Could it attract more people to run?
By Mark Reaman
The Crested Butte town council will consider how much to pay incoming councilmembers at the next council meeting and it appears they will award a raise of at least $200 per month for councilmembers and $300 for the mayor. Currently councilmembers receive $650 a month or $7,800 per year while the mayor’s position garners $1,050 a month or $12,600 annually. They all get a $25 monthly stipend for their cell phones.
The compensation discussion is a regular topic before elections since only newly elected representatives are eligible for the raise. Councilmember Will Dujardin has suggested that perhaps higher compensation and/or health benefits could result in more people being interested in serving on the board given the amount of work involved.
Staff compiled data from other Colorado Association of Ski Town (CAST) members that indicated Crested Butte councilmembers are paid about $100 a month less than the average compensation at the other communities. A few other communities offer some health, dental or life insurance benefits to councilmembers as well.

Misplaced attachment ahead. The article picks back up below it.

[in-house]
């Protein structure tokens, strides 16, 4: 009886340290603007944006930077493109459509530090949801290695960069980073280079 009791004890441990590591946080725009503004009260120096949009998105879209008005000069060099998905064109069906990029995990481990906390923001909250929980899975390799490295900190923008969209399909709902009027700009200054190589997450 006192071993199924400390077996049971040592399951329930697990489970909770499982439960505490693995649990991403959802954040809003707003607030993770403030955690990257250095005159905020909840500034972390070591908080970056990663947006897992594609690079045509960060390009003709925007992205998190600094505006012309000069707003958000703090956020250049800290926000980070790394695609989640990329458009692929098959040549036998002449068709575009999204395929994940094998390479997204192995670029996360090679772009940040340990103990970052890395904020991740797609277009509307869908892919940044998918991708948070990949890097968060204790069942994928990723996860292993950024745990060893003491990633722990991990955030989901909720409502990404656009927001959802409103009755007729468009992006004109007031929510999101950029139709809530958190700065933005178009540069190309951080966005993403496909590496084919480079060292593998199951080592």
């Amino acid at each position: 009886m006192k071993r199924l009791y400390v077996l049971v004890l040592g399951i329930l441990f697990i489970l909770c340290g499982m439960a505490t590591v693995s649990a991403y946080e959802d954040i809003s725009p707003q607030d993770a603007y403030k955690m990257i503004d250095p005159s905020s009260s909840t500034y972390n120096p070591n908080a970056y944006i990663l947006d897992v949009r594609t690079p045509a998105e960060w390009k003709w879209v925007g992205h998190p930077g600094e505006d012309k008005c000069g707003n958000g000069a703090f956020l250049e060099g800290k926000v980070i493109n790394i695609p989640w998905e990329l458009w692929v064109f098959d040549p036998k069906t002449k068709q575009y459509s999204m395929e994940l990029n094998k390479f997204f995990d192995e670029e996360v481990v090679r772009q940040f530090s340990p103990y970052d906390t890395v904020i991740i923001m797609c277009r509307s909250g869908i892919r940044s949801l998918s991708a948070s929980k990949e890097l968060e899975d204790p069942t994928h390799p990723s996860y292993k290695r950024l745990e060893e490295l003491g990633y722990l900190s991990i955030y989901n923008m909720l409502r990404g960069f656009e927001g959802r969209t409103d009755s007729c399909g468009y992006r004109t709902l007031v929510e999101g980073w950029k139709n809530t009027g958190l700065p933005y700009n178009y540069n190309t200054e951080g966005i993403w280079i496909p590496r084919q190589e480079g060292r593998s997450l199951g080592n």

Councilmember Jason MacMillan warned of the unintended consequences of offering health insurance since it could force some people to be moved off the Affordable Care Act health exchange if not handled appropriately. He suggested that increasing salary would be a cleaner process.
“I know from experience that it takes a lot of hours to do the council job right,” said Dujardin, who is moving and plans to step off the council later this month.
“It is important to have people on council who work fulltime,” said councilmember Mallika Magner. “We are public servants, and we are on the council because we love the town not to make money. Getting paid any amount is terrific.”
Dujardin said he was surprised when first elected to get a paycheck, but it came in handy to help pay his rent and expenses.
“Bumping the pay might result in attracting some people,” agreed councilmember Jasmine Whalen.
Mayor Jim Schmidt, who is not running for re-election, suggested the $200 raise for council and $300 bump for the mayor.
Kent Cowherd who has declared he plans to run for mayor in the upcoming election advocated for a larger monetary bump. “It is one hell of a parttime job that requires fulltime work,” he said. “I hope the salary can be increased in an impactful way. Regardless to the comparison to other towns, in the sense of fairness, the increase should be more.”
“We definitely need to think about the time it takes to do this,” said Dujardin.
With no other suggestion for appropriate compensation, the council will discuss Schmidt’s numbers at the August 16 meeting.